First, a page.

Tokyo court defies Ministry and orders asylum for Sri Lankan man

The Tokyo District Court on Thursday made a rare order to the state to grant asylum to a Sri Lankan man who had his refugee application declined by the Justice Ministry despite an earlier successful lawsuit.

The 58-year-old plaintiff, who declined to be named, is a member of the ethnic Tamil minority. He applied for refugee status in October 2006, believing his life was in danger after Sri Lankan police suspected him of collaborating with a Tamil rebel group during the civil war that lasted until 2009.

When the man fled the country, he originally planned to join his brother in Canada and claim asylum there. But he was stopped from boarding his flight to Canada at Central Japan International Airport in Aichi Prefecture because he did not have a valid passport to enter Japan.

His first application for refugee status was declined in November 2006, about two months after he first arrived in Japan. In August 2007 he took the case to the Osaka District Court, which ruled in favor of him in March 2011 and rescinded the ministry’s decision to deny him refugee status.

That ruling was later finalized after the state declined to appeal. But the ministry made an extremely rare decision in December 2011 to deny the man refugee status despite his court victory, on the grounds that the civil war had ended and he was no longer likely, in the ministry’s view, to face danger of persecution.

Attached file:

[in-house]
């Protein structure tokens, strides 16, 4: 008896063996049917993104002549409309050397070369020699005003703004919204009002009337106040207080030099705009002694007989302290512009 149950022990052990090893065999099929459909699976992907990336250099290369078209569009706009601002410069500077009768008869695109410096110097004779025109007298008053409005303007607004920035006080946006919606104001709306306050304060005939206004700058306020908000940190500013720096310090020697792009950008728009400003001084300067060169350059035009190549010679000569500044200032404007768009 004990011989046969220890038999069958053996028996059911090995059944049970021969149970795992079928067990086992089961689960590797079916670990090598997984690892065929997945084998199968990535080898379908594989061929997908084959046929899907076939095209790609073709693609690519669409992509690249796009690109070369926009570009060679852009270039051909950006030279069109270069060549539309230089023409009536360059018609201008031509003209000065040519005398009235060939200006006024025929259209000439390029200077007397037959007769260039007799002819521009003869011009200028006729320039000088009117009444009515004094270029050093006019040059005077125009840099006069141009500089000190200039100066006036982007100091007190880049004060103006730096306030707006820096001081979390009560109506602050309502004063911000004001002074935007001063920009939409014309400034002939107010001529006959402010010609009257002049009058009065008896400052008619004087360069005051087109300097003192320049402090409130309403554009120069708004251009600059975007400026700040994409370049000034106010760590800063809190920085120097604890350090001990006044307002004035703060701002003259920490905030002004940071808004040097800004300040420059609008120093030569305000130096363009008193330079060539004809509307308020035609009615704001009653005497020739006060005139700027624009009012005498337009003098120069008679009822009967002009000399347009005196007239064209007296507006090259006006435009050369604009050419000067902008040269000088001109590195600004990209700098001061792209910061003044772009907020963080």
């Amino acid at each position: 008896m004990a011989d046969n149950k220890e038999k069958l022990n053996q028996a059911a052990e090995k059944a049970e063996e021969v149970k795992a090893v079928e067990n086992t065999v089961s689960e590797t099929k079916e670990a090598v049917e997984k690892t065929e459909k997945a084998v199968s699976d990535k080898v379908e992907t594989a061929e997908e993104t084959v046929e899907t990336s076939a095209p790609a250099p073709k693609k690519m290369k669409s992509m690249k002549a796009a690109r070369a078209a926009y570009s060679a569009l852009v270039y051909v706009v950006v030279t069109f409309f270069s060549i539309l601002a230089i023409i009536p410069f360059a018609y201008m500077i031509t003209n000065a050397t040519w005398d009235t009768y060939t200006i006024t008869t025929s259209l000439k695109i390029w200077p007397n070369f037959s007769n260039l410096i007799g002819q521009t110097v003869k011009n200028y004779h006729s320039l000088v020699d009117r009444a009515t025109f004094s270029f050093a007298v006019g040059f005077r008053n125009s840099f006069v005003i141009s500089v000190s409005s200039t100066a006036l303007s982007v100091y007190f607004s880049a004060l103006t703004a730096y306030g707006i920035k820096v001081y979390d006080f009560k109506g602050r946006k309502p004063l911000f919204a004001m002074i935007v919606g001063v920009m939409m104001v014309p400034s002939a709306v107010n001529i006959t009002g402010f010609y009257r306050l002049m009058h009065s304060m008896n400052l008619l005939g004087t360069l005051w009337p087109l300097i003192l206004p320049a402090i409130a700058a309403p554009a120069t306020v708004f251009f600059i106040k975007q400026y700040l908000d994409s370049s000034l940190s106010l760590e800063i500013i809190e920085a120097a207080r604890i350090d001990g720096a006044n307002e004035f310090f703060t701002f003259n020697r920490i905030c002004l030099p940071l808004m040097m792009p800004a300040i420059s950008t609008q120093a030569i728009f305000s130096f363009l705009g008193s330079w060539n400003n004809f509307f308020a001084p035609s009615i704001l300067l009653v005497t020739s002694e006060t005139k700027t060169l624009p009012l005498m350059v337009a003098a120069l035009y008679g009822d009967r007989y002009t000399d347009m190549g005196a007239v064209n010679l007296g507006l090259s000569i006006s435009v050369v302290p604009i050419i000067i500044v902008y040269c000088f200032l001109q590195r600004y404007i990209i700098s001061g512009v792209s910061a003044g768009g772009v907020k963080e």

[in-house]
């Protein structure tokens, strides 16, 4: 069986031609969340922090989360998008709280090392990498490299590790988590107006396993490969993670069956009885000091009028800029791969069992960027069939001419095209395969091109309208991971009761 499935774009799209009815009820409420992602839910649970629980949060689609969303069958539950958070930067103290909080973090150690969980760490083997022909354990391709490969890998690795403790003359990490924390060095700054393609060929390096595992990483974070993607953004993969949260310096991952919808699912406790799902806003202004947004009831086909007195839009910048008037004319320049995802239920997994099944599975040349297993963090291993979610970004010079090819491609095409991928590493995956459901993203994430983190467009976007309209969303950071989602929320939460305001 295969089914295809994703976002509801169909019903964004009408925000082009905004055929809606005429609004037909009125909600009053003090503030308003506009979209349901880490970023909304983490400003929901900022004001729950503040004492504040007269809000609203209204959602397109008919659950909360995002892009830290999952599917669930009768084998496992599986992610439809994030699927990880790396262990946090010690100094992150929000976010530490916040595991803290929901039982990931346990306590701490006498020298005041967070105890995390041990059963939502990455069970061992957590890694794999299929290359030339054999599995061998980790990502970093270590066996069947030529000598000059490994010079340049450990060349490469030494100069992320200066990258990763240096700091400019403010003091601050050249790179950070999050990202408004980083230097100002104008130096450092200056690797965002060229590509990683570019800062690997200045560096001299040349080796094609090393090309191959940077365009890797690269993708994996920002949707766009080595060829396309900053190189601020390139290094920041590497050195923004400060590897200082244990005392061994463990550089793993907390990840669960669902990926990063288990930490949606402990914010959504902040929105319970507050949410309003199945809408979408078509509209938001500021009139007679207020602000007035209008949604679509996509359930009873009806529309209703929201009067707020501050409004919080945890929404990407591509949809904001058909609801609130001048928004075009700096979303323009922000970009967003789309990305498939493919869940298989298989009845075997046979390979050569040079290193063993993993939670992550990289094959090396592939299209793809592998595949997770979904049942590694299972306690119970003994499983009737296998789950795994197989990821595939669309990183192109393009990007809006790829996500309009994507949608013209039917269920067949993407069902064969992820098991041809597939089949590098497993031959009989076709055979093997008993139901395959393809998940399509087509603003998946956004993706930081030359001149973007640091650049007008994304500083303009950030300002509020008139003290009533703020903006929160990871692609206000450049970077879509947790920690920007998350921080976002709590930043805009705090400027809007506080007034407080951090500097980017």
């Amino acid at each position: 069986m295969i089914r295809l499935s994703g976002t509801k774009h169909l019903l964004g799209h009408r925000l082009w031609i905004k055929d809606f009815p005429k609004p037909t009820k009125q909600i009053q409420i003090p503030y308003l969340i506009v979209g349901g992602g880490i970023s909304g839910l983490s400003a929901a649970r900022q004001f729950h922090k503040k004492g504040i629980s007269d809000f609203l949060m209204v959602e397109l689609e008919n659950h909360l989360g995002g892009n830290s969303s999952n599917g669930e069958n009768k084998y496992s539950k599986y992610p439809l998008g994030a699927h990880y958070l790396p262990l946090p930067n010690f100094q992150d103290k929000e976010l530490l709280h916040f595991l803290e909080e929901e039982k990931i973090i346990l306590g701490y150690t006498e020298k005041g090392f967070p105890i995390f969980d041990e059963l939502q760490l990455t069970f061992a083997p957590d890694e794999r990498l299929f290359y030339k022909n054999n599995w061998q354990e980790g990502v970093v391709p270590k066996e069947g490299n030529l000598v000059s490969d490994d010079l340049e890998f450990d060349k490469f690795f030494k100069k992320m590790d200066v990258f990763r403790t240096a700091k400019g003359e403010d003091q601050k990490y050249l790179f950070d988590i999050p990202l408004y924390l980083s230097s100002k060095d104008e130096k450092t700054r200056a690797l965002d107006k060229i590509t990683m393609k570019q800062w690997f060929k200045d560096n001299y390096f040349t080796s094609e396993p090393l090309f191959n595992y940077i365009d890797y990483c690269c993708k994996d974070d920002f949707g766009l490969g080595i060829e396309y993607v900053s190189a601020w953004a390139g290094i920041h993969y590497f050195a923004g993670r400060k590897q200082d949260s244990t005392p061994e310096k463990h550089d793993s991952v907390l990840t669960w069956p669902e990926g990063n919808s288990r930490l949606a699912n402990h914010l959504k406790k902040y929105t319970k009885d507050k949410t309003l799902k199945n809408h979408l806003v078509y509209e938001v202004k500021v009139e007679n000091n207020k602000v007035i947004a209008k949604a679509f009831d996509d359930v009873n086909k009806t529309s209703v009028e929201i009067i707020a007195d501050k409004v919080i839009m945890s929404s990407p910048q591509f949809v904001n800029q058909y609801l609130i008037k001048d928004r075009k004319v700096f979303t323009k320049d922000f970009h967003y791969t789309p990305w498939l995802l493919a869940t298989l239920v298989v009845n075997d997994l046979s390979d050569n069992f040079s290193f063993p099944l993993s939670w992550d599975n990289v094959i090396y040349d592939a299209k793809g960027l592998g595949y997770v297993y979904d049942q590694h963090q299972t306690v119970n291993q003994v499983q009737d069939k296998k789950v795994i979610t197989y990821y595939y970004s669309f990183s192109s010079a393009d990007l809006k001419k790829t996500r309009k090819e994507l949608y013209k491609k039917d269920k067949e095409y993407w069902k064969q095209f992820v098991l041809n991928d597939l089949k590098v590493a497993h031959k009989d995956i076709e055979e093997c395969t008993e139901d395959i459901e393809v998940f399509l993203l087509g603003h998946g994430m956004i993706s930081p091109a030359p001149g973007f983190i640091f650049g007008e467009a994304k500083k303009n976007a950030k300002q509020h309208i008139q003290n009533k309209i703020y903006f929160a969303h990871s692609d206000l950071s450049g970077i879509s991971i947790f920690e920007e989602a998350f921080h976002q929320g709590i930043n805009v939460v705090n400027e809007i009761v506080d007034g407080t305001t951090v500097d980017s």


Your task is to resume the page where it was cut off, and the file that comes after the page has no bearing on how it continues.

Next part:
As of 2015 there had been only three cases in which the Justice Ministry denied individuals refugee status despite existing court decisions in their favor.

In August 2015 the Sri Lankan man sued the government for a second time seeking refugee status, this time through the Tokyo District Court, which supported the plaintiff’s claim that his life would be in danger should he return to Sri Lanka. Although he still has not been granted asylum, the man now lives in Japan with a temporary residency status.

“I want to do so many things in my life, and I’m so happy about this judgment,” he told reporters at a Tokyo news conference following the ruling. “I feel like I can do something good for Japan.”

“I feel that the court fulfilled the role it should be playing (in society) with this ruling… and for that I am grateful to the judges,” said his laywer, Shogo Watanabe.

Referring to a spate of recent court rulings that have rejected applications for refugee status, Watanabe said “the judiciary had not been serving its role to keep (the government) in check” and that recent rulings had “merely echoed government policy.”

If the Justice Ministry does not appeal the Tokyo court ruling, the next step will be for the ministry to provide a certificate to the man proving his status as a refugee, explained Watanabe. In a statement released shortly after the ruling, the ministry said it was “reviewing the (court) decision” and declined to specify whether it planned to file an appeal. (Colombo Gazette)


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